Pakuti in the sense of that which has been divided is indeed a Tamil word. But I say that there is another pakuti that is a corrupt form of the Sanskrit "prakarti". It is in the sense of "prakarti" that the word "Raman" in "Ramanukku" is described as pakuti. As for "vikuti" it is from the Sanskrit "vikriti": there is no such word as "vikuttal" in Tamil corresponding to pakuttal. From the undisputed fact that vikuti is from vikriti, we may conclude for certain that pakuti is from prakrti.
(Vikrti also called "pratyaya", that which gives many meanings to the same prakrti. When it is said "Ramanai aditten"-(I) beat Raman-the pratyaya "ai" added makes Raman the person who is beaten. If it is said Ramanal adipatten-(I) was beaten by Raman-the prakrti Raman with the al makes him the one who beat. )
It is not my purpose to claim that Sanskrit is superior to Tamil. When do feelings of superiority arise to make us happy? When we are conscious of differences between what we believe is "ours" and what we believe is "theirs". Where we to have racial bias, we could be tempted to speak in appreciative terms of what is "ours" and to deprecate what is "theirs". If we realise that to harbour feelings based on racial differences is itself wrong, that our languages have sprung from the same family, from the same cultural tradition, there will be no cause for speaking highly of one language at the expense of another.
On the subject of grammar I have mentioned certain facts and it is not my intention to elevate one language above another.
Sanskrit : The Universal Language
Sanskrit is the language of all mankind; it is an international language and also the language of the gods. The gods are called "girvanas"; so Sanskrit is called "Gairvani". While the emperor of Tamil poetry, Kambar, describes it as the "devabhasa", the Sanskrit poet Dandin calls it " daivi vak"(divine speech) in his Kavyadarsa: " Samskrtam nama daivi vak. "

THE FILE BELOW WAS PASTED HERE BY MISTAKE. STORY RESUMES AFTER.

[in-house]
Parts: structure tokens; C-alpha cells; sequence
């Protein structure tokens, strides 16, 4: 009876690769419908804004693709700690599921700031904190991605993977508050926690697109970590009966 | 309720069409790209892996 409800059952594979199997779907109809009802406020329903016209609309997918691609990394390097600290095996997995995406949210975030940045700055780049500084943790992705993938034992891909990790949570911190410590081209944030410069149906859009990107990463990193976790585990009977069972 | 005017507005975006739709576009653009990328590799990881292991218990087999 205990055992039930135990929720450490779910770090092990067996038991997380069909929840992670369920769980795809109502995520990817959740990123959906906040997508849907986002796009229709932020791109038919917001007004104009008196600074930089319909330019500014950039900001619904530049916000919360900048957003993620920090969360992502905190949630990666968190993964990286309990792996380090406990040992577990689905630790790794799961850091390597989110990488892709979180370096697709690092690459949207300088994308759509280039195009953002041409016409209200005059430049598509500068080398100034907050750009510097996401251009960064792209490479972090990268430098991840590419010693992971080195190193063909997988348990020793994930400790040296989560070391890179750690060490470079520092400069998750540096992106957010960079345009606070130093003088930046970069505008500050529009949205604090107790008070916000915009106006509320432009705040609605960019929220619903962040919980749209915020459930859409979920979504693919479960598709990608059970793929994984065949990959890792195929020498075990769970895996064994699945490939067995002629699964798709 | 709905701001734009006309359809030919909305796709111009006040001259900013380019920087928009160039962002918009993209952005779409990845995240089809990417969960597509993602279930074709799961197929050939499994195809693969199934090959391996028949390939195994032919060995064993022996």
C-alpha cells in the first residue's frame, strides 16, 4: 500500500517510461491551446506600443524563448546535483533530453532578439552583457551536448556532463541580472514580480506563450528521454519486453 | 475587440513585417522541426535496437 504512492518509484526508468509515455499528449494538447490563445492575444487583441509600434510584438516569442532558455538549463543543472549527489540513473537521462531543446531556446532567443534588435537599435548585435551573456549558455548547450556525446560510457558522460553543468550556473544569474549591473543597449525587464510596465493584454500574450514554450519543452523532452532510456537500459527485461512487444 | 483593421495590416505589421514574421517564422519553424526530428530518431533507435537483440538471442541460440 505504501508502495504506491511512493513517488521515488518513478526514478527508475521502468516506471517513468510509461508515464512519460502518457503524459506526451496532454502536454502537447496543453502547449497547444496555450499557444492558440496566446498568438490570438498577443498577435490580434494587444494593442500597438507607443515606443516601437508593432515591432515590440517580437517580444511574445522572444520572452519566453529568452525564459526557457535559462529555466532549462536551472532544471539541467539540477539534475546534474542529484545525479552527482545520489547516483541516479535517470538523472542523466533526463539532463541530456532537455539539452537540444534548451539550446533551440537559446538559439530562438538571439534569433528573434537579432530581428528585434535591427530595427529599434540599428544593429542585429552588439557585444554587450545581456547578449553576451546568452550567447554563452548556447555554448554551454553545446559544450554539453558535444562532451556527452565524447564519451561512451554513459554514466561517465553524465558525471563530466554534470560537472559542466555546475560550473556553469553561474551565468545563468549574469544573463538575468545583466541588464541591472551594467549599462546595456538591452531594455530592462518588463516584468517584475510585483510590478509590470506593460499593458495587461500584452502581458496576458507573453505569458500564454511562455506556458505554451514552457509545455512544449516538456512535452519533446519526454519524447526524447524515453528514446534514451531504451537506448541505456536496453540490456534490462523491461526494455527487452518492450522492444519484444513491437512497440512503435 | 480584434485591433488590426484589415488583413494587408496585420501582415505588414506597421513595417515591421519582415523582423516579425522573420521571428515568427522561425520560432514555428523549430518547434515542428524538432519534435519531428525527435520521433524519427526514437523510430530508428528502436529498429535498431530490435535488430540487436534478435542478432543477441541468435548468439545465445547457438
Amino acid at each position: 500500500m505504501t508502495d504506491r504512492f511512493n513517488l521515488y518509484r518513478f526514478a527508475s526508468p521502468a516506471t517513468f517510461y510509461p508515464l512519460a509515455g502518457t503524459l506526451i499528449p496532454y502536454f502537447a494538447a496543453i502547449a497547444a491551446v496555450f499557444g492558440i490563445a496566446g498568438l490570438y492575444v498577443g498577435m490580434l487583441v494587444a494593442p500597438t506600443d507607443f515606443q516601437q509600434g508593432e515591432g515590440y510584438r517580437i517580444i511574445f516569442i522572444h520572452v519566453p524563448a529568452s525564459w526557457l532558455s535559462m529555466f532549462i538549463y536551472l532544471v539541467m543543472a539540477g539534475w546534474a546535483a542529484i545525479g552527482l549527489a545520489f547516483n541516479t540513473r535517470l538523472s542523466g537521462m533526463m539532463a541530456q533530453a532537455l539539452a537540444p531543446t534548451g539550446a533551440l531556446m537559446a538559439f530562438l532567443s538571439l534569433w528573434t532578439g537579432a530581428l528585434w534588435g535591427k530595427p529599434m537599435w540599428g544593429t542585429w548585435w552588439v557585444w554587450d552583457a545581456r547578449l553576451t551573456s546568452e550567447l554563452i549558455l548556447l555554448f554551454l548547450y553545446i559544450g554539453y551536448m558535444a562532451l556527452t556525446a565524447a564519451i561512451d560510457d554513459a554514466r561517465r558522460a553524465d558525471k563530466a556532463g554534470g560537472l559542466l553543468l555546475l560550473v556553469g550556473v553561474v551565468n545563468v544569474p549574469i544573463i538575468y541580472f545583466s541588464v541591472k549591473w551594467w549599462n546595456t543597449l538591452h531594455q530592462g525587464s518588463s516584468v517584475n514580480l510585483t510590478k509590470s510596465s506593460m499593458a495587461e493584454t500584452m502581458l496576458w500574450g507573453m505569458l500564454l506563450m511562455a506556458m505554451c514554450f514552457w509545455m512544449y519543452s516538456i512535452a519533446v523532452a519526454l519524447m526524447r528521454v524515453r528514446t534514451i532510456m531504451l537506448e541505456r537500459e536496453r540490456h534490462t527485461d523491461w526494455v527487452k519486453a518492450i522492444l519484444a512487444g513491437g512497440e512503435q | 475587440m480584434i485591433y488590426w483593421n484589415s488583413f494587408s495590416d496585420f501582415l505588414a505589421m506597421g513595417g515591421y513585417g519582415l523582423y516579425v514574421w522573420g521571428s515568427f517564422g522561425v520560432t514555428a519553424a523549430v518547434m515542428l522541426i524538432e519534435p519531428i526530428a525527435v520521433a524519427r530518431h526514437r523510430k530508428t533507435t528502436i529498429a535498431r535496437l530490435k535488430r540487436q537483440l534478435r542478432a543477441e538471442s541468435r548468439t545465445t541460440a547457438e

Sanskrit has no syllable that indistinct or unclear. Take the English "word". It has neither a distinct "e-kara" nor "o-kara". There are no such words in Sanskrit. Neither is the "r" in "word" pronounced distinctly nor is it silent.
Sanskrit, besides, has no word that cannot be traced to its root. Whatever the word it can be broken into its syllables to elucidate its meaning. Sanskrit is sonorous and auspicious to listen to. You must not be ill disposed towards such a language, taking the narrow that it belongs to a few people.
To speak Sanskrit is not to make some noises and somehow convey your message. The sounds, the phonemes, in it are, as it were, purified and the words and sentences refined by being subjected to analysis. That is why the language is called "Sanskrit"[Samskrtam]. The purpose of Siksa, and in greater measure of Vyakarana, is to accomplish such refinement.
To speak the language of Sanskrit itself means to be refined, to be cultured. As the language of the gods it brings divine grace. The sounds of Sanskrit create beneficial vibrations of the nadis and strengthen the nervous system, thereby contributing to our health.
Linguistic Studies and Religion
Siksa, Vyakarna and the subjects I have yet to deal with -Chandas and Nirukta-are Vedangas-(limbs of the vedas)connected with language. After I said that I would deal with matters basic to our religion, I have been speaking about linguistic studies and grammar. Next I am going to deal with prosody. By works on religion we ordinarily mean those[directly] relating to God, worship, devotion, jnana, dharma and so on. Would not the right thing for me then be to speak about such works?
When we dealt with the vedas a number of matters cropped up, matters regarded as germane to religion. Religion will find a prominent place in the subjects that I have yet to speak about, Kalpa, Mimamsa, the Puranas and Dharmasastra., But in between has arisen the science of language that has apparently no connection with religion.